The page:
We Picked Our 11 Favorite Slate Stories of 2013

The inner workings of Slate.
Dec. 23 2013 11:46 PM

Our 11 Favorite Slate Stories of 2013

Some funny, some obsessive, some important.

Slate Favorites of 2013
Clockwise from upper left: an undated photo of Mohamedou Ould Slahi taken at Guantánamo, Linda Taylor circa 1970, an illustration from Eduard Pernkopf's Atlas of Topographical and Applied Human Anatomy, one-strap backpack wearers from Clueless, and a stock image of women toasting with alcoholic beverages.

Graphic by Slate

In the last 12 months, Slate has published approximately 18,000 articles, blog posts, photo galleries, videos, cartoons, interactive games, maps, and podcasts. If I had to guess, 6,000 of them were excellent, 10,000 of them were solid, 1,850 of them were mediocre, and 100 of them were absolutely dreadful. (No, I’m not telling you which ones.)

David Plotz David Plotz

David Plotz is Slate's editor at large. He's the author of The Genius Factory and Good Book.

And then there are the remaining 50 stories, the fabulous 50. Even cynical Slate editors who spend their off days drowning kittens smile when they read these stories. Slate commenters suspend their usual disappointment for these stories, and offer a grudging “Not bad.”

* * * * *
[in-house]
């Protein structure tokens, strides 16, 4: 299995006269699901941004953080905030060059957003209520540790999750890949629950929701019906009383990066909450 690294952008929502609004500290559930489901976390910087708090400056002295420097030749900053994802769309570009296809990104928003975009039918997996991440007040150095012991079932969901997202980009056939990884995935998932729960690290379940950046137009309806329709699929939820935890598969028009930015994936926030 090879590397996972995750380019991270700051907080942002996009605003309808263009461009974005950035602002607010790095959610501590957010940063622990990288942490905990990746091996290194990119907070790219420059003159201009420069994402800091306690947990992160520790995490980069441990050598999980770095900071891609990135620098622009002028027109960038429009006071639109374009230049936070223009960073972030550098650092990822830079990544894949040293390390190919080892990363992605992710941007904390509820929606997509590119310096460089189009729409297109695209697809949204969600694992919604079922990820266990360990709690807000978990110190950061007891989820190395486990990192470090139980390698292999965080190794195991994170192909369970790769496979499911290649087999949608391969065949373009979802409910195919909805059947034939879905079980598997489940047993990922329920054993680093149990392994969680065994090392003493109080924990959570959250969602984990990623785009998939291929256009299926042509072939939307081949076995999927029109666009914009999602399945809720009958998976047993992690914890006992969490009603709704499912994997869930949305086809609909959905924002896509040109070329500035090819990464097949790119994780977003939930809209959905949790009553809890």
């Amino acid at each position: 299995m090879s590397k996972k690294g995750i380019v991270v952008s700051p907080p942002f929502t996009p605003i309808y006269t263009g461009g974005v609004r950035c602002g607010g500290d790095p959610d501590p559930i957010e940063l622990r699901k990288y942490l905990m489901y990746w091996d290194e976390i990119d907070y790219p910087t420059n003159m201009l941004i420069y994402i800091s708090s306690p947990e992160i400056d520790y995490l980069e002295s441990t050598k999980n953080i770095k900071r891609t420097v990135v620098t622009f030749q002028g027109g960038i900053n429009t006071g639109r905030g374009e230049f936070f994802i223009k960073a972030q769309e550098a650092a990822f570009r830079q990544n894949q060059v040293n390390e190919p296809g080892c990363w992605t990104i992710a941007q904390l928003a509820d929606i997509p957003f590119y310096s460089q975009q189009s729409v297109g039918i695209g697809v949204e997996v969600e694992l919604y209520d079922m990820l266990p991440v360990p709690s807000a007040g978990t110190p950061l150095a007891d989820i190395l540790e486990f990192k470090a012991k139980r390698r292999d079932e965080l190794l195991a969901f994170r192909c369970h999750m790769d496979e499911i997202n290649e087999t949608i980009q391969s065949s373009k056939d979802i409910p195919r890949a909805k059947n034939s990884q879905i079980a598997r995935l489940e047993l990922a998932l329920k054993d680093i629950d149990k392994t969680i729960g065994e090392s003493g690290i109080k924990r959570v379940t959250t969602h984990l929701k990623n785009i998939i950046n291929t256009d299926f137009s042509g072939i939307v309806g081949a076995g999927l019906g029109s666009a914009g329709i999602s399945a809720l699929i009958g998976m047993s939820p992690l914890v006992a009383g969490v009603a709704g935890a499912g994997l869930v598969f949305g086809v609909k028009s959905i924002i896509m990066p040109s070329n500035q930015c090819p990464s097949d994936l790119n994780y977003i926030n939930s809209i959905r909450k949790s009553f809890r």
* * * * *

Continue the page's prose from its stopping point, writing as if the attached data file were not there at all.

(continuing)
Fifty is too many for a year-end list, so here are 11 staff favorites instead. We haven’t crammed the list with those long stories you felt guilty about skipping the first time. The lineup mixes long and short, funny and angry and heartfelt. Here they are, in chronological order.  


1. The Guantánamo Memoirs of Mohamedou Ould Slahi
By Mohamedou Ould Slahi, May 2

The only first-person account of life at Gitmo ever published by a current prisoner.

2. You Won’t Finish This Article
By Farhad Manjoo, June 6

But you got this far, didn’t you?

3. Don’t Say Goodbye When You Leave a Party. Just Ghost.
By Seth Stevenson, July 3

Do you feel awkward whenever you leave a party? Read this.

4. I Picked My Daughter up at the Camp I Went to 36 Years Ago. Camp’s the Same, She’s Changed.
By John Dickerson, July 22

Dickerson is our chief political correspondent. Where does he get off writing so beautifully about his family? This is about what happened when he picked his daughter up at camp. That’s all. You’ll probably cry. 

5. How Fast Can You Put These Ridiculously Gerrymandered Congressional Districts Back Together?
By Chris Kirk, Aug. 21

Usually gerrymandering is a worthy but dull topic. Not when it’s a jigsaw puzzle!

6. If It Happened There ... the Government Shutdown
By Josh Keating, Sept. 30

How the U.S. media would have reported on the government shutdown if it had happened in another country. The first in a series: The follow-up about how the U.S. media would report on Thanksgiving if it happened elsewhere might be even funnier.

7. Juan Linz’s Bad News for America
By Matt Yglesias, Oct. 2

This piece about why the American system of government is heading for collapse ran right as the government shut down in October. It’s incredibly smart. Also incredibly depressing.